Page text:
Metro Public Works to Begin Paving Throughout Nashville and Davidson County Next Week
March 26, 2015
Paving Season 2015 Gets Started
NASHVILLE, Tenn. – During the past several weeks, work efforts have been focused on pothole filling and repairing streets and street surfaces that were compromised during the winter weather Nashville experienced this year. While pavement repair continues year round, the emphasis now turns to paving Nashville's roads.
Starting Monday, March 30, Public Works will begin paving streets throughout Nashville and Davidson County. Paving, pavement repair and pavement preservation methods including fog-seal, crack sealing and infrared repair, are planned for streets throughout the county.
One lane remains open to traffic during milling and paving operations, but motorists should be advised that there may be some delays or driving pattern shifts. Asphalt resurfacing takes place in the following steps that typically take about 3-4 weeks to complete pending weather and site-specific conditions:
- Adjustment (lowering) of utilities to allow milling machines to navigate the roadway
- Removal (milling) of existing roadway surface using a milling machine
- Readjustment (raising) of utilities so that they will again be flush with the new surface that will be applied
- Application of a tack coat to milled surface to serve as a binder for the new surface that will be applied
- Paving application
- Paint crosswalks, center lines, bike lanes, and other pavement markings on new surface
“Nearly every trip, whether by walking, driving, biking or public transit – begins and ends on our public roadways. Taking good care of our streets is critically important to the safety and mobility of the traveling public, and plays an essential role in our quality of life,” Mark Macy, Public Works Assistant Director of Engineering, said. “We are especially thankful that we are able to meet the call to pave more roads and invest in our infrastructure.”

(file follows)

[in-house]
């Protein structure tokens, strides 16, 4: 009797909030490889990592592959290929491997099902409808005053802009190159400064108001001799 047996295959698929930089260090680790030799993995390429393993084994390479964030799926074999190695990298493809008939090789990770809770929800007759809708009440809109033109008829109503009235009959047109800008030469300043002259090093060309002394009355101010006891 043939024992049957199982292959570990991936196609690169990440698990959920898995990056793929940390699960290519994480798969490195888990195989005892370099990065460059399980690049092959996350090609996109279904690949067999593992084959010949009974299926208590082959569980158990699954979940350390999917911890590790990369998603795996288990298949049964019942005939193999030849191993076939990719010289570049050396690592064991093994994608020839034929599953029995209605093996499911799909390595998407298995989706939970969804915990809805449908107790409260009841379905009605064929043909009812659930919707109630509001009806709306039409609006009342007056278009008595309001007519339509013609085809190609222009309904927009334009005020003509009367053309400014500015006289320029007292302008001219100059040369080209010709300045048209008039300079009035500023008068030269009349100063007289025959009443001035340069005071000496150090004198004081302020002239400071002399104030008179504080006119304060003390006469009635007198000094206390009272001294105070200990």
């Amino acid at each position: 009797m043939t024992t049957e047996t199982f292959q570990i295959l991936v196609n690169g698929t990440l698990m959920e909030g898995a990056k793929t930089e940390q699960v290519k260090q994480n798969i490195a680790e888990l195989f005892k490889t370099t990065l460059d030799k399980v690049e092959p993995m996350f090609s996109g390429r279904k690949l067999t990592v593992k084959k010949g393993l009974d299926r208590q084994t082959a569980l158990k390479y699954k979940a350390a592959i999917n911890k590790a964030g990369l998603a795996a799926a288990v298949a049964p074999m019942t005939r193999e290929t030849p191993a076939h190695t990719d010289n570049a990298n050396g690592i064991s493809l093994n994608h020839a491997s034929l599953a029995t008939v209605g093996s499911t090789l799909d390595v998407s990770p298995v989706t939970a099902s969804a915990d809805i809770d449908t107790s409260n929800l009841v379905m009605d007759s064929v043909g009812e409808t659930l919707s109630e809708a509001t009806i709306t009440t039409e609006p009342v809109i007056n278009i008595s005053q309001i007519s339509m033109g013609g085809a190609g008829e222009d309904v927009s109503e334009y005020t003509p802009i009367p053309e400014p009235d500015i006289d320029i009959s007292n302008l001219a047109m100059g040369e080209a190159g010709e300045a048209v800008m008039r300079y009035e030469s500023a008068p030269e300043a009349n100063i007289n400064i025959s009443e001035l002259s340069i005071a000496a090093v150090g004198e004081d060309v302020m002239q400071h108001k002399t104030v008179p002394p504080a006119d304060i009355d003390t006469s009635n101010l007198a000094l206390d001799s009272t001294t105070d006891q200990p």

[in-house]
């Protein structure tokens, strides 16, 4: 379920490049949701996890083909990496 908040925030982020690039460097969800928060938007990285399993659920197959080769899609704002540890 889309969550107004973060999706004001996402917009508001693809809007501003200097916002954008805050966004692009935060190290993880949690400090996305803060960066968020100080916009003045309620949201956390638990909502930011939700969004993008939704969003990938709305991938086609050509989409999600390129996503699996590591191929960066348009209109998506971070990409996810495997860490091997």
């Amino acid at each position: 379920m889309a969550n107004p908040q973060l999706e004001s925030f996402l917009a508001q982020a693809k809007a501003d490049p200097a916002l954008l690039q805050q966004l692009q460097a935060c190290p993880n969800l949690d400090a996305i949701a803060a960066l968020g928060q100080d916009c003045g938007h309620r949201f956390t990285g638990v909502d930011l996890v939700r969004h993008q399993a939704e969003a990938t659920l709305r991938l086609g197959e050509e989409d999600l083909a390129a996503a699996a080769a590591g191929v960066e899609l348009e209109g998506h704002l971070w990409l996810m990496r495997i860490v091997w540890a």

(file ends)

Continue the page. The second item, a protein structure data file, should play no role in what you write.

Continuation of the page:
Metro Public Works' paving program strives for 12 years of pavement life expectancy on roadways. With a new infrared truck going into operation this summer, permanent pavement repairs will be able to be made which can extend the life of roads an additional 2-3 years. The specialized truck uses infrared technology to heat the asphalt around potholes prior to filling them, thus delivering a stronger bond to the surrounding road and preventing repeated repairs. “Through a variety of pavement preservation techniques and best practices in pavement management strategies, we continue to utilize the most effective solutions available to maintaining our roadways,” Don Reid, Paving and Right-Of-Way Manager said. “With our ability to more broadly use infrared technology, we're excited to be making more and lasting improvements.”
Metro Public Works uses a combination of preventative maintenance techniques to prolong the service life of roads year round. These include Crack Sealing which repairs cracks in the roadway and prevents further asphalt deterioration, Infrared Repair, Fog Seal, and EZ Street which is a mixture custom made for this climate.
Paving season coincides with the opening of asphalt plants which typically occurs early spring in the Middle Tennessee region. Temperatures of approximately 45 degrees and above are essential to optimum resurfacing.
This year's capital budget includes $19 million dollars for paving.
The Public Works Department is responsible for maintaining over 5,800 road lane pavement miles made up of approximately 22,000 segments throughout Nashville and Davidson County. Over 140 lane mile are expected to receive paving this year.